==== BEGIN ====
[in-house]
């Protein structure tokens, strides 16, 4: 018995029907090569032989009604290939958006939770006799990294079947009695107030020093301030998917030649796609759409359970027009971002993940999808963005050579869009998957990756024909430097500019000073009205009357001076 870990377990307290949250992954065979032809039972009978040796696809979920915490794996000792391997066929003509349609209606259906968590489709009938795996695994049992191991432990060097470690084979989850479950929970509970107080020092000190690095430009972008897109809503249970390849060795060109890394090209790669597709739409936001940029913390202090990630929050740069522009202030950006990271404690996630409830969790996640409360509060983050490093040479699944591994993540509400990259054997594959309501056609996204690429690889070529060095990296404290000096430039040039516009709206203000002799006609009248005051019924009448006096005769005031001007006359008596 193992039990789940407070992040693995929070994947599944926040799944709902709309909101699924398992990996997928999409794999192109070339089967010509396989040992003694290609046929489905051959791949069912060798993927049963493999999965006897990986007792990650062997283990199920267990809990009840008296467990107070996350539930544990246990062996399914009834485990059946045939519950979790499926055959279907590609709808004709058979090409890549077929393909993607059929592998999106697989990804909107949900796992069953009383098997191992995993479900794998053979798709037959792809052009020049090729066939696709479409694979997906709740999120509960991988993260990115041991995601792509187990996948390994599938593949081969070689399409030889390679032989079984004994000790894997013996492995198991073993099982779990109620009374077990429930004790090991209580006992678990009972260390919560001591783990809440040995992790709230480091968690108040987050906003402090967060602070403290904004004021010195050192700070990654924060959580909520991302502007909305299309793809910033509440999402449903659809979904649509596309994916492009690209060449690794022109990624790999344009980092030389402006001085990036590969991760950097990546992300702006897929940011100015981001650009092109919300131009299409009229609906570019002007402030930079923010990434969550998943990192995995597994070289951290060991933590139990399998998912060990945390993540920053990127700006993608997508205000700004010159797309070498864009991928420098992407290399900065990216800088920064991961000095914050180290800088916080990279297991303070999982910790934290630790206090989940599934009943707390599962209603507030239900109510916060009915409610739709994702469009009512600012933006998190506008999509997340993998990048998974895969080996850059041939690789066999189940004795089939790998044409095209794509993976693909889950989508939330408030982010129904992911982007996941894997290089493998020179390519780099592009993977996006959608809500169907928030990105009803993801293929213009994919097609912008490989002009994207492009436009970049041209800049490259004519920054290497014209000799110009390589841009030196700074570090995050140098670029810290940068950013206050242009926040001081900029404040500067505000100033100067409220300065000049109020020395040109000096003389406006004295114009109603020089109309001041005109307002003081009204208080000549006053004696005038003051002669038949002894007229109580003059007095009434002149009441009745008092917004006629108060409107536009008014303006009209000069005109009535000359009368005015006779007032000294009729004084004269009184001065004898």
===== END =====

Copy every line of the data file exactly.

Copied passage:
[in-house]
């Protein structure tokens, strides 16, 4: 018995029907090569032989009604290939958006939770006799990294079947009695107030020093301030998917030649796609759409359970027009971002993940999808963005050579869009998957990756024909430097500019000073009205009357001076 870990377990307290949250992954065979032809039972009978040796696809979920915490794996000792391997066929003509349609209606259906968590489709009938795996695994049992191991432990060097470690084979989850479950929970509970107080020092000190690095430009972008897109809503249970390849060795060109890394090209790669597709739409936001940029913390202090990630929050740069522009202030950006990271404690996630409830969790996640409360509060983050490093040479699944591994993540509400990259054997594959309501056609996204690429690889070529060095990296404290000096430039040039516009709206203000002799006609009248005051019924009448006096005769005031001007006359008596 193992039990789940407070992040693995929070994947599944926040799944709902709309909101699924398992990996997928999409794999192109070339089967010509396989040992003694290609046929489905051959791949069912060798993927049963493999999965006897990986007792990650062997283990199920267990809990009840008296467990107070996350539930544990246990062996399914009834485990059946045939519950979790499926055959279907590609709808004709058979090409890549077929393909993607059929592998999106697989990804909107949900796992069953009383098997191992995993479900794998053979798709037959792809052009020049090729066939696709479409694979997906709740999120509960991988993260990115041991995601792509187990996948390994599938593949081969070689399409030889390679032989079984004994000790894997013996492995198991073993099982779990109620009374077990429930004790090991209580006992678990009972260390919560001591783990809440040995992790709230480091968690108040987050906003402090967060602070403290904004004021010195050192700070990654924060959580909520991302502007909305299309793809910033509440999402449903659809979904649509596309994916492009690209060449690794022109990624790999344009980092030389402006001085990036590969991760950097990546992300702006897929940011100015981001650009092109919300131009299409009229609906570019002007402030930079923010990434969550998943990192995995597994070289951290060991933590139990399998998912060990945390993540920053990127700006993608997508205000700004010159797309070498864009991928420098992407290399900065990216800088920064991961000095914050180290800088916080990279297991303070999982910790934290630790206090989940599934009943707390599962209603507030239900109510916060009915409610739709994702469009009512600012933006998190506008999509997340993998990048998974895969080996850059041939690789066999189940004795089939790998044409095209794509993976693909889950989508939330408030982010129904992911982007996941894997290089493998020179390519780099592009993977996006959608809500169907928030990105009803993801293929213009994919097609912008490989002009994207492009436009970049041209800049490259004519920054290497014209000799110009390589841009030196700074570090995050140098670029810290940068950013206050242009926040001081900029404040500067505000100033100067409220300065000049109020020395040109000096003389406006004295114009109603020089109309001041005109307002003081009204208080000549006053004696005038003051002669038949002894007229109580003059007095009434002149009441009745008092917004006629108060409107536009008014303006009209000069005109009535000359009368005015006779007032000294009729004084004269009184001065004898």